Junior Tucker Radebaugh leads the team with four NCAA Tournament goals. He is followed closely by David Wren’s three. Michael Leahy and Henry Oakey have two career tournament goals each, while David Baruch and Drew Melchionni have scored one goal.
Radebaugh also leads the Cavaliers with three assists in the tournament; all three came in the quarterfinal loss to Maryland a year ago. Melchionni, Oakey and Wren have two assists and Jamie Leachman one.
Among the goalies, Chris Sanderson has started four NCAA Tournament games in his career. He has 44 saves and allowed 39 goals. Matt D’Urso and Hannon Wright have seen limited tournament action as reserves.
Seniors Drew Melchionni, David Wren and Karl Zeller have appeared in a team-leading six NCAA Tournament games in their careers.
Jalbert Tops 20 Goals for First Time
Sophmore Jay Jalbert had some large shoes to fill this season in replacing Doug Knight and Michael Watson on the Virginia attack.
He has found the net 10 times in the last three contests, including seven in two ACC Tournament games, and now has a team-leading 28 goals. He also has fed 13 assists, a career high.
Jalbert’s five goals against North Carolina on April 4 is a career high and ties Jamie Leachmand and Drew McKnight for the team high this season.
McKnight Expected to Return to Action
Sophomore attack Drew McKnight suffered a separated right shoulder at the 9:55 mark of the second quarter against Maryland in the finals of the ACC Tournament on April 19. He did not return against the Terps and sat out the Bucknell game six days later.
He is expected to be able to play in the first round game against Hobart this afternoon.
McKnight leads the team (and is 10th nationally) with 22 assists this season. He is fourth on the team with 16 goals.
He scored a career-high five goals to highlight Virginia’s 11-9 win over Duke in the semifinals of the ACC Tournament.
Holding the Opposition to Single Digits
Virginia has had remarkable success this season when holding the opposition to fewer than 10 goals, winning all six games.
That contrasts to a 1-4 mark when the other team scores as least 10 goals. The 12-11 win over Duke on April 11 is the only time this season the Cavaliers have won when allowed 10 or more goals.
The Cavaliers have won 24 consecutive contests (dating back to 1995) when they allow less than 10 goals.
Radebaugh Scores Once in Last Three
Tucker Radebaugh is Virginia’s leading scorer this season with 25 goals and 46 points. He is also second on the team with 21 assists.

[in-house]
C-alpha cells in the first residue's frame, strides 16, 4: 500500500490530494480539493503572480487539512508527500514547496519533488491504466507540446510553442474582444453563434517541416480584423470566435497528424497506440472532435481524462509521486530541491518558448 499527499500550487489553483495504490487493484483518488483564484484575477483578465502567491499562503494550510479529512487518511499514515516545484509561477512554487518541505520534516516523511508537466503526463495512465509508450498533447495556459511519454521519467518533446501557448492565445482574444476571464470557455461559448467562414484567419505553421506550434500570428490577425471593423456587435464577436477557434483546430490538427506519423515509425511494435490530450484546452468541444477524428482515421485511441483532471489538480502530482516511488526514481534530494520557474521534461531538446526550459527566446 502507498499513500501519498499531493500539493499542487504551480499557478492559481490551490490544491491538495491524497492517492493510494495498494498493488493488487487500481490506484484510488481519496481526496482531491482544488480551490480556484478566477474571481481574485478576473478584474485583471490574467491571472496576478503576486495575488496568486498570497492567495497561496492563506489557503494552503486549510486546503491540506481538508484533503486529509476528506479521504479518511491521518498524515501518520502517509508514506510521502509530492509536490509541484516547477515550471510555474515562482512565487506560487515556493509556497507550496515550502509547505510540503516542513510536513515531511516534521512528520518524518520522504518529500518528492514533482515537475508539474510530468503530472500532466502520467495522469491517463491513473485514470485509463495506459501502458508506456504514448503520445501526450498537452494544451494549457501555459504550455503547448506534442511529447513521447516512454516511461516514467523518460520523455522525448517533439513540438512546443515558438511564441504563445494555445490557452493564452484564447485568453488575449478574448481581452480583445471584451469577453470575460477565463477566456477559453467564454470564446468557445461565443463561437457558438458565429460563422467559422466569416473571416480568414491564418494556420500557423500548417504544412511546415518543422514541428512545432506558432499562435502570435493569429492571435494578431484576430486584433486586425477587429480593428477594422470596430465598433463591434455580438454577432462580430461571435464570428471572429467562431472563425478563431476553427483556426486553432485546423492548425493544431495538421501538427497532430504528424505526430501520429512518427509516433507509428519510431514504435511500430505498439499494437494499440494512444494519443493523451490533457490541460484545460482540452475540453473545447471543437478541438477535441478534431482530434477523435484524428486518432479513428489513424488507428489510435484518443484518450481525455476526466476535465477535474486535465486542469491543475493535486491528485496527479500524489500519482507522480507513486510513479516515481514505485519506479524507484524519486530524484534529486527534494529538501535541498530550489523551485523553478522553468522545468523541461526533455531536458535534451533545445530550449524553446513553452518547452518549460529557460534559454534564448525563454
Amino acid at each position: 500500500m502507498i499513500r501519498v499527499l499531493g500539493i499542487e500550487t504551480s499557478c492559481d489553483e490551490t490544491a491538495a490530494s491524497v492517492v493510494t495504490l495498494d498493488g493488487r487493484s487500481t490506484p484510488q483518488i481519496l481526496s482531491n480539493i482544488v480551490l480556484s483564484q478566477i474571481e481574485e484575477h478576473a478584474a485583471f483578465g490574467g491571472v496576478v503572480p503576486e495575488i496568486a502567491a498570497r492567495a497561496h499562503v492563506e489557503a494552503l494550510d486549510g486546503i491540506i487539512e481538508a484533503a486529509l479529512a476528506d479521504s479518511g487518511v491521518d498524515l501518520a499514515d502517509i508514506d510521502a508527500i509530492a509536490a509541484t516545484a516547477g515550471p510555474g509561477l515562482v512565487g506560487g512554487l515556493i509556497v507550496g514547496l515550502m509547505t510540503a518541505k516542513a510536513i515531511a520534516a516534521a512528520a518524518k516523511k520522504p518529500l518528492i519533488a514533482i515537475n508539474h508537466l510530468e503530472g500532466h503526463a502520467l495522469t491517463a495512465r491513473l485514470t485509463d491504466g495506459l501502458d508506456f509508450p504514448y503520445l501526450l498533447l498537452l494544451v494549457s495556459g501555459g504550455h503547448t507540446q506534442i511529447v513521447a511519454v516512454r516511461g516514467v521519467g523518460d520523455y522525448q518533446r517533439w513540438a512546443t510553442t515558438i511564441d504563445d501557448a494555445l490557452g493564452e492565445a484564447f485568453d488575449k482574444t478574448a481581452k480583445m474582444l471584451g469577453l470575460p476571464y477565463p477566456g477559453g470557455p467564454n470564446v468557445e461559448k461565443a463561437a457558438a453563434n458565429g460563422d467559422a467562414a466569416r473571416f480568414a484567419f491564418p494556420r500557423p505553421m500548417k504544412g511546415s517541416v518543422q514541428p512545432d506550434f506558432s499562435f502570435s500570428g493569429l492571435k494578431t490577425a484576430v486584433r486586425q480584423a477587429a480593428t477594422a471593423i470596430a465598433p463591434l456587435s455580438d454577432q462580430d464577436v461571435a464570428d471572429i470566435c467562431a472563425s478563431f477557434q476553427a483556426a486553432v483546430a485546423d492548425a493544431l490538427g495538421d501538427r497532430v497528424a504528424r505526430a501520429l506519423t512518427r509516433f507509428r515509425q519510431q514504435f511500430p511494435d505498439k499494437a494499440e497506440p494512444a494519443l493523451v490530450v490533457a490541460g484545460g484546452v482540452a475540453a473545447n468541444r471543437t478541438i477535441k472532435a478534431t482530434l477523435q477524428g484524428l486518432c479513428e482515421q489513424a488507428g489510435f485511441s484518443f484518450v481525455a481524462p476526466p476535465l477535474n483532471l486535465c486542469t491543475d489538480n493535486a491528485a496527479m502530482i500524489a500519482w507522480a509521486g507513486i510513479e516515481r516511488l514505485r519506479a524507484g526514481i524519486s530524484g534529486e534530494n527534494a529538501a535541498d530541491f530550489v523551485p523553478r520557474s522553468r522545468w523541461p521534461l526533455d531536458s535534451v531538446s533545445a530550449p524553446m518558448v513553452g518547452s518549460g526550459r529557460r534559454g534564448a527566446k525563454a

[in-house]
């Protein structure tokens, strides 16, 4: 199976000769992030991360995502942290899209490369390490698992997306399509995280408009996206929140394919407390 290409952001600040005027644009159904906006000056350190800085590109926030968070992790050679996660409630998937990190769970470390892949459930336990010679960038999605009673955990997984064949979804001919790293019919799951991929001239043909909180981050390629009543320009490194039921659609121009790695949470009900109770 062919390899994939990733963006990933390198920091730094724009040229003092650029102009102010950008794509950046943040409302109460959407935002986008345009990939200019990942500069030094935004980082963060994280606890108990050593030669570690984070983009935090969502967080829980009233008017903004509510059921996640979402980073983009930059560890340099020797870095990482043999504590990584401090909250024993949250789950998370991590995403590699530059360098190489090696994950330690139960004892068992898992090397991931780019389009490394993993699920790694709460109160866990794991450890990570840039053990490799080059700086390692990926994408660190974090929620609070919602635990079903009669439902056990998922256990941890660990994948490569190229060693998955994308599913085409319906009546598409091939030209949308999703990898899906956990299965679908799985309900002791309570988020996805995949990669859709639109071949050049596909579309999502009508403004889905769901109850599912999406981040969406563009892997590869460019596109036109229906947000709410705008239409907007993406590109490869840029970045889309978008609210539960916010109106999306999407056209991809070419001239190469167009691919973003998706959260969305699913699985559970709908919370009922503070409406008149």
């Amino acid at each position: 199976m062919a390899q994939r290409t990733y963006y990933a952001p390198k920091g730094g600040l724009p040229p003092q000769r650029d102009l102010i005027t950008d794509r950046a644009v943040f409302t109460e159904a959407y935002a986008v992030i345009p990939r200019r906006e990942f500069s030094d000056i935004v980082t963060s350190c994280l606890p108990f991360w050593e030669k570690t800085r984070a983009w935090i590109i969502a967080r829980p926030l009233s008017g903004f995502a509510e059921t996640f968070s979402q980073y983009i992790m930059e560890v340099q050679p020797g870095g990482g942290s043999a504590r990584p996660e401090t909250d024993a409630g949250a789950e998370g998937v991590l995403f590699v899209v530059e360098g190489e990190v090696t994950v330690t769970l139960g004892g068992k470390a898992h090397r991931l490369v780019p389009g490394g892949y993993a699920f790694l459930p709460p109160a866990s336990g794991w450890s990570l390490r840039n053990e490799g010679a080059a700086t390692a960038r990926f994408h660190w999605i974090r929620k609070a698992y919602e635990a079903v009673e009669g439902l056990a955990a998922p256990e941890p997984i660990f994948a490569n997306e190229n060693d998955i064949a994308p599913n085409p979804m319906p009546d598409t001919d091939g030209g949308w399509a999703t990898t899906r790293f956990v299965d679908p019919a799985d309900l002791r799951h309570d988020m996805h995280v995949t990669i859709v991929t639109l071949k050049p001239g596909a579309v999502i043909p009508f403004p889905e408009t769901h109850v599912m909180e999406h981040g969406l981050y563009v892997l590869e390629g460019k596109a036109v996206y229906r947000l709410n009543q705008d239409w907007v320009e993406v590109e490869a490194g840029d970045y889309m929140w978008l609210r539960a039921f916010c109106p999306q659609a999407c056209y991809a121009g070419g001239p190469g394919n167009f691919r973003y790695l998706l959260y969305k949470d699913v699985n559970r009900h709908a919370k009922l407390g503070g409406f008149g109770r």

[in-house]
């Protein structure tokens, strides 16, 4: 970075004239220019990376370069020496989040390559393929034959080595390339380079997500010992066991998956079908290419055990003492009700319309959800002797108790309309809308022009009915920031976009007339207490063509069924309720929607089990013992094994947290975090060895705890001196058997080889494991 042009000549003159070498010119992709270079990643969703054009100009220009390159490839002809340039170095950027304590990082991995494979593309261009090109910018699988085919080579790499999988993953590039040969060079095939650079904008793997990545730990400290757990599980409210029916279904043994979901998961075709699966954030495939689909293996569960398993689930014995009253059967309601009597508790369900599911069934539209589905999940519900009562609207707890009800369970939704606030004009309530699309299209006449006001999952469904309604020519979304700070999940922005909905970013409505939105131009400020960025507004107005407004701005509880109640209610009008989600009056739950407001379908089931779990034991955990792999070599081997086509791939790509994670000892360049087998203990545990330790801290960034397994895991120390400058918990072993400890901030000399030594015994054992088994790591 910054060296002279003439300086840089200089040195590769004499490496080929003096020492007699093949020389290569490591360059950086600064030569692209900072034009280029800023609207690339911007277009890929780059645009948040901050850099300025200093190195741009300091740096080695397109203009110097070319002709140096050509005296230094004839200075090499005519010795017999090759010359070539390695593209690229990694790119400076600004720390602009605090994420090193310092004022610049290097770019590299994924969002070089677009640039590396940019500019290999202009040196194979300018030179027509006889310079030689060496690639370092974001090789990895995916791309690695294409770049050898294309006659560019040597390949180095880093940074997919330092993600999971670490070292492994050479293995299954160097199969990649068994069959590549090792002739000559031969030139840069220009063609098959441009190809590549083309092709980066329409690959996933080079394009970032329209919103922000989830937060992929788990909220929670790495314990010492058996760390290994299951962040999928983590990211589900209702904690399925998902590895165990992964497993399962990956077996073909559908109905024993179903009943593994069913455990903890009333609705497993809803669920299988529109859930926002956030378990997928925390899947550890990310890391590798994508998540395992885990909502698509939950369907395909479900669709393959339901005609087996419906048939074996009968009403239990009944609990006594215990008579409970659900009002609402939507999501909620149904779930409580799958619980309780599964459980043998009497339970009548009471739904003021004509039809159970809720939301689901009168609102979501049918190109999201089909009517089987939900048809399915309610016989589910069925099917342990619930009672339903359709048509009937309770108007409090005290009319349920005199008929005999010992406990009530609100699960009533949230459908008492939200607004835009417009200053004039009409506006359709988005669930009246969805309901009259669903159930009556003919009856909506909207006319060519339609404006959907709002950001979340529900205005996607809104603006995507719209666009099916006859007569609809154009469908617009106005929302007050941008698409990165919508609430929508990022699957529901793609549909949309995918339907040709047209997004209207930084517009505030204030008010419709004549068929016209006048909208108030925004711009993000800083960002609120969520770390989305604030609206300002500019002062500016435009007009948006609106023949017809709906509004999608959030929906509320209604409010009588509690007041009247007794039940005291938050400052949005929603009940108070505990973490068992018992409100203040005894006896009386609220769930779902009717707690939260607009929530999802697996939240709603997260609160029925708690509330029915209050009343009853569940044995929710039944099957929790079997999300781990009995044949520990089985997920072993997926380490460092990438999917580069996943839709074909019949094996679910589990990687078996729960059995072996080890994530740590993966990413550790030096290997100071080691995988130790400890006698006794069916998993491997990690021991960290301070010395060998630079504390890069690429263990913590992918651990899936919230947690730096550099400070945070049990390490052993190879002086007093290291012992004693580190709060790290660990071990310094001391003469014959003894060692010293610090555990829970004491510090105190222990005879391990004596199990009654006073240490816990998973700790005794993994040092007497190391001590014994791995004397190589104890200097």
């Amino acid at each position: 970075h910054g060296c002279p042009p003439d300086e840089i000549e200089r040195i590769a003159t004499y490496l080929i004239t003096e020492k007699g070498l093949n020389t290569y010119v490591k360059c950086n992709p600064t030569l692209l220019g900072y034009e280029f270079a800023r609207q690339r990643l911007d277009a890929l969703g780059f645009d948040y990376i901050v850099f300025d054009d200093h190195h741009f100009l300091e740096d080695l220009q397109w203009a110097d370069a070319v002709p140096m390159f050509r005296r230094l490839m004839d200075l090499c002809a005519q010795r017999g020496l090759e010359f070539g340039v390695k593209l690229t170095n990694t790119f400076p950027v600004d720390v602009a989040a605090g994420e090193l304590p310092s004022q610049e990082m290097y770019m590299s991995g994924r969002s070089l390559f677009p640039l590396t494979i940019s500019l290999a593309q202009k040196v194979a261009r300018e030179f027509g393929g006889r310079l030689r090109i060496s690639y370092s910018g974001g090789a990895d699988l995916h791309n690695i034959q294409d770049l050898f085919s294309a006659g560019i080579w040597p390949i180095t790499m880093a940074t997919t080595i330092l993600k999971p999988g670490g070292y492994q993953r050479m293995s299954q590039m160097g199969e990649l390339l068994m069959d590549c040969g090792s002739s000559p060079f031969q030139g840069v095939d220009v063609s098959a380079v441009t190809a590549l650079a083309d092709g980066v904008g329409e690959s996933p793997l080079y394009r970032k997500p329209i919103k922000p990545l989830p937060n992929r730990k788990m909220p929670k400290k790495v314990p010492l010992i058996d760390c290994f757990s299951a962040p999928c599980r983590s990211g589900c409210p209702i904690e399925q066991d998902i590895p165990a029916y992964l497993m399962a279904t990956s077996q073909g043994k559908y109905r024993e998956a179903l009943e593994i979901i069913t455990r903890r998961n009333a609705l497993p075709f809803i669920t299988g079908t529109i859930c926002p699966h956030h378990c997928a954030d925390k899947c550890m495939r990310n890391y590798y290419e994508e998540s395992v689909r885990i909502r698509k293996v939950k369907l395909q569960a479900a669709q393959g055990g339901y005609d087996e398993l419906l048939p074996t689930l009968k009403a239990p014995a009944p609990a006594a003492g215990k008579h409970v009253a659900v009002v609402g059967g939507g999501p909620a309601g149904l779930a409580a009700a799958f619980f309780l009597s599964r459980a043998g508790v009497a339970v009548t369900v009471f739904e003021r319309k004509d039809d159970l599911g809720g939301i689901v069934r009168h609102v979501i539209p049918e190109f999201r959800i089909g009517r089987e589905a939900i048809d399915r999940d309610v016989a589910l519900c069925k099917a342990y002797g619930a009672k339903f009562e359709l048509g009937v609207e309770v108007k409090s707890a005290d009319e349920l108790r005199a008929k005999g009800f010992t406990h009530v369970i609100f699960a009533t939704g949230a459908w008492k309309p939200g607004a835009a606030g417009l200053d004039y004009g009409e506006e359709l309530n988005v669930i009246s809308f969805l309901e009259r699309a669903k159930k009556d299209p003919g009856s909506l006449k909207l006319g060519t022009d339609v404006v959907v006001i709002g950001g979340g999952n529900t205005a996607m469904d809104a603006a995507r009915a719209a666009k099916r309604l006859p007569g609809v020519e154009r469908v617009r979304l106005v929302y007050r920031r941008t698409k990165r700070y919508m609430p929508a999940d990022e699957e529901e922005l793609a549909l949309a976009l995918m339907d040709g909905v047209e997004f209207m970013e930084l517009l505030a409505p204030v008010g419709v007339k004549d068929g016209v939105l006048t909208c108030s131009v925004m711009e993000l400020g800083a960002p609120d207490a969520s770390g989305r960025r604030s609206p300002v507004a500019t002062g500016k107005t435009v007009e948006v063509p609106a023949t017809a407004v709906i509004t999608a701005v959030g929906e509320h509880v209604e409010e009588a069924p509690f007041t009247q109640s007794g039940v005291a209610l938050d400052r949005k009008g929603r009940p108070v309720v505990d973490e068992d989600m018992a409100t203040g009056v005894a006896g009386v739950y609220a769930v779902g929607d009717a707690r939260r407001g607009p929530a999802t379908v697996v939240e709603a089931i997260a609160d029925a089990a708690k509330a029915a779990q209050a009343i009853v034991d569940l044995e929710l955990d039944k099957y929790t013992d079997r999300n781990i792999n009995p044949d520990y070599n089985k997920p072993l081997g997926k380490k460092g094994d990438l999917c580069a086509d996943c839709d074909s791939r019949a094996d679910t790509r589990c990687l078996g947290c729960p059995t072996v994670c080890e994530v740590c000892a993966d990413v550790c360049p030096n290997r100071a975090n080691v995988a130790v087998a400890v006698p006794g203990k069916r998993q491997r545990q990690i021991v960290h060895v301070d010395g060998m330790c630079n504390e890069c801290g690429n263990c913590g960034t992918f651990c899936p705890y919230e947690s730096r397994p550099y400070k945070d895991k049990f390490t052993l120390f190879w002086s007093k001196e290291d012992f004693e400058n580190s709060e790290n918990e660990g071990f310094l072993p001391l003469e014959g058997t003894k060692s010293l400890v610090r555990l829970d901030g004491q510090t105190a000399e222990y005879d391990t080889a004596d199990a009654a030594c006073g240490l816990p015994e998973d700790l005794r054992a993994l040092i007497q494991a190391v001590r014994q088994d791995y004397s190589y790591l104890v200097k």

He has scored at least two goals in every game but four this season, and finds himself in the midst of a goal-scoring drought. He was held goal-less in the ACC Tournament by Duke and Maryland and scored one goal in limited action in a 27-5 win over Bucknell in the last game.
In the ACC Tournament semifinal win over Duke he was held scoreless for the first time since the VMI game last season, a span of 15 games.
He didn’t score a goal, but did have two assists, vs. Maryland in the finals.
Radebaugh scored a career-high four goals this season against Mercyhurst, Princeton, North Carolina and the first game against Duke.
Radebaugh Closing in on Century Mark
Attack Tucker Radebaugh leads the team in total points (46) this season. He ranks second in both goals (25) and assists (21).
The junior from Glen Arm, Md., is the leading active Cavalier in career goals (59) and is second in career assists (39).
With 98 career points, he needs just two more points to reach 100 for his career.
Sluggish After Halftime
The Cavaliers have led at halftime in eight games this season (all but the loss to Johns Hopkins and both losses to Maryland). But they have had some trouble maintaining the intensity in the third quarter, which has been most evident in three recent contests (against Duke and Maryland).
In the game against Duke on April 11, the Cavaliers held a 9-5 advantage at the break, but the Blue Devils out-scored Virginia 5-0 in the third period to take the lead. The homestanding Wahoos turned the tables on the visitors from Durham by out-scoring the Blue Devils 3-0 in the final 15 minutes to gain the win.
The situation was the same in the ACC Tournament win over Duke less than a week later. The Cavaliers led at halftime 7-6, but were out-scored by the Blue Devils 2-0 in the third quarter. Virginia came alive in the fourth quarter (again) as Drew McKnight tallied two goals in the first two minutes to give the Cavaliers the lead for good. Jay Jalbert pushed Virginia’s lead to two goals less than four minutes in and Hanley Holcomb added an insurance goal (his first) for the Cavaliers.
The Cavaliers and Maryland were tied at six at halftime of the ACC Tournament finals, but the Terps out-scored Virginia 5-2 in the third quarter to take the lead for good. Maryland pushed the lead to five goals in the fourth quarter as Virginia could get no closer than two goals after midway through the third quarter.
Falling on Hard Times
Sophomore face-off specialist Jason Hard won 61.8 percent (176 of 285) of his face-offs last season and was named the Atlantic Coast Conference’s Rookie of the Year.
His winning percentage last season was the best by a Cavalier since Gabby Roe won 62.7 percent of his face-offs in 1990.
This season hasn’t been as fruitful for Hard, who has won less than half of his face-offs. As a team Virginia has won just 45.7 percent of its face-offs. Hard has won just 41.7 percent (88 of 211).
Freshman David Jenkins has the best winning percentage on the team at 59.3 percent (35 of 59).
Virginia has won the face-off battle just three times this season–against Mercyhurst, North Carolina and Bucknell.
Three First-Timers on Defense
Everybody knows the Virginia offense would assume a different look this season with the loss of Doug Knight and Michael Watson from the attack. But the defense also sports a few new faces this season due to the loss of Darren Mahoney and Tommy Smith.
Providing the protection for goalie Chris Sanderson this season are sophomore Ryan Curtis, junior Doug Davies and senior Penn Leachman, who are all seeing the most significant action of their careers this season as starters.
Curtis is typically assigned to the opponent’s top scorer, while Davies is the crease defenseman. Leachman, whose 41 ground balls lead the defense, is the third defenseman.
Karl Zeller, a three-year starter on defense, and rookie John Harvey provide support as reserves.